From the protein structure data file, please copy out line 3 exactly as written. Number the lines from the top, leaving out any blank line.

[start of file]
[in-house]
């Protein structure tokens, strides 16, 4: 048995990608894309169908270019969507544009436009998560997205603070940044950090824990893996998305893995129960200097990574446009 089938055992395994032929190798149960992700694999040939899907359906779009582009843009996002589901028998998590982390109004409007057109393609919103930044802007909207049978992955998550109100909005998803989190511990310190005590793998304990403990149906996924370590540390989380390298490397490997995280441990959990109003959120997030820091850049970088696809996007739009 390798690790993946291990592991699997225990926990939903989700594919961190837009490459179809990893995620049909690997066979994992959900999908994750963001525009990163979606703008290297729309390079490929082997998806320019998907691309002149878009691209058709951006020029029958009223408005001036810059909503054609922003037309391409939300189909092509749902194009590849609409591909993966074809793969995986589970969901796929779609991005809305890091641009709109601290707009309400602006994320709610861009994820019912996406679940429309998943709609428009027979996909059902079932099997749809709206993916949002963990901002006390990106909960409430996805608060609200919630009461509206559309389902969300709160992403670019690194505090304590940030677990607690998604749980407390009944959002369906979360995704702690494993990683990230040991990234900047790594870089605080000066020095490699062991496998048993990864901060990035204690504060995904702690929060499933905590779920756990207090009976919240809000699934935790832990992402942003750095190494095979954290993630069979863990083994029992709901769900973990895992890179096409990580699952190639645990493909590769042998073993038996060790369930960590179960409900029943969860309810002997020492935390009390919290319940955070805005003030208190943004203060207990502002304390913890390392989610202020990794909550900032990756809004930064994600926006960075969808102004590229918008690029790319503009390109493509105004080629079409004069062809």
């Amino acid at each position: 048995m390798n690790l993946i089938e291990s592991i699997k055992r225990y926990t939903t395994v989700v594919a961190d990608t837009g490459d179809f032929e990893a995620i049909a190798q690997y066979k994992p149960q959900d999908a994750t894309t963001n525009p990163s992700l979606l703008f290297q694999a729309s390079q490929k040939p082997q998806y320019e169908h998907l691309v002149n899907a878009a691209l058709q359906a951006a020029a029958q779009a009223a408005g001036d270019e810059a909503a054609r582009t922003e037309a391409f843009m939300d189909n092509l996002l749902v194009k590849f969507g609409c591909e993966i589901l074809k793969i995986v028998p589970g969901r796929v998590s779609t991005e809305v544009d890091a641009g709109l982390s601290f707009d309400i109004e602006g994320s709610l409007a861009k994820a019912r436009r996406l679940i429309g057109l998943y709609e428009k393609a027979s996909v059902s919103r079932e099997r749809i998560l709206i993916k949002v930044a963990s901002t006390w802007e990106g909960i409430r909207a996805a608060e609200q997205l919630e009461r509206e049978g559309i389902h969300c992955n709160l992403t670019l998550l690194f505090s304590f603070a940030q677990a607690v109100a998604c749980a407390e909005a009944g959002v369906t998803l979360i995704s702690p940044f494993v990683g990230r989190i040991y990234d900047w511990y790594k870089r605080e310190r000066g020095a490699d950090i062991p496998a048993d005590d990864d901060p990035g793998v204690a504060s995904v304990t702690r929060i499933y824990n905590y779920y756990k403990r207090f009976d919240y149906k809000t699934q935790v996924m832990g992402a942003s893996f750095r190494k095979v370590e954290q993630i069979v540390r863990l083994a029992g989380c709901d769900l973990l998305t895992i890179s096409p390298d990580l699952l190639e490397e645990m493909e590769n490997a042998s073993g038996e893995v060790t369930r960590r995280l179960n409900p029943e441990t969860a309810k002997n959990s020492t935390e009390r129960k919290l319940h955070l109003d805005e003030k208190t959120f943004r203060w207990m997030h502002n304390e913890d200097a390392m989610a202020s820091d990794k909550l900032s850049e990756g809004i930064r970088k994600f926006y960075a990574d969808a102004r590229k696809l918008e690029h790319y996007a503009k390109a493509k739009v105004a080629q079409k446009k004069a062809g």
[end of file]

């Amino acid at each position: 048995m390798n690790l993946i089938e291990s592991i699997k055992r225990y926990t939903t395994v989700v594919a961190d990608t837009g490459d179809f032929e990893a995620i049909a190798q690997y066979k994992p149960q959900d999908a994750t894309t963001n525009p990163s992700l979606l703008f290297q694999a729309s390079q490929k040939p082997q998806y320019e169908h998907l691309v002149n899907a878009a691209l058709q359906a951006a020029a029958q779009a009223a408005g001036d270019e810059a909503a054609r582009t922003e037309a391409f843009m939300d189909n092509l996002l749902v194009k590849f969507g609409c591909e993966i589901l074809k793969i995986v028998p589970g969901r796929v998590s779609t991005e809305v544009d890091a641009g709109l982390s601290f707009d309400i109004e602006g994320s709610l409007a861009k994820a019912r436009r996406l679940i429309g057109l998943y709609e428009k393609a027979s996909v059902s919103r079932e099997r749809i998560l709206i993916k949002v930044a963990s901002t006390w802007e990106g909960i409430r909207a996805a608060e609200q997205l919630e009461r509206e049978g559309i389902h969300c992955n709160l992403t670019l998550l690194f505090s304590f603070a940030q677990a607690v109100a998604c749980a407390e909005a009944g959002v369906t998803l979360i995704s702690p940044f494993v990683g990230r989190i040991y990234d900047w511990y790594k870089r605080e310190r000066g020095a490699d950090i062991p496998a048993d005590d990864d901060p990035g793998v204690a504060s995904v304990t702690r929060i499933y824990n905590y779920y756990k403990r207090f009976d919240y149906k809000t699934q935790v996924m832990g992402a942003s893996f750095r190494k095979v370590e954290q993630i069979v540390r863990l083994a029992g989380c709901d769900l973990l998305t895992i890179s096409p390298d990580l699952l190639e490397e645990m493909e590769n490997a042998s073993g038996e893995v060790t369930r960590r995280l179960n409900p029943e441990t969860a309810k002997n959990s020492t935390e009390r129960k919290l319940h955070l109003d805005e003030k208190t959120f943004r203060w207990m997030h502002n304390e913890d200097a390392m989610a202020s820091d990794k909550l900032s850049e990756g809004i930064r970088k994600f926006y960075a990574d969808a102004r590229k696809l918008e690029h790319y996007a503009k390109a493509k739009v105004a080629q079409k446009k004069a062809g």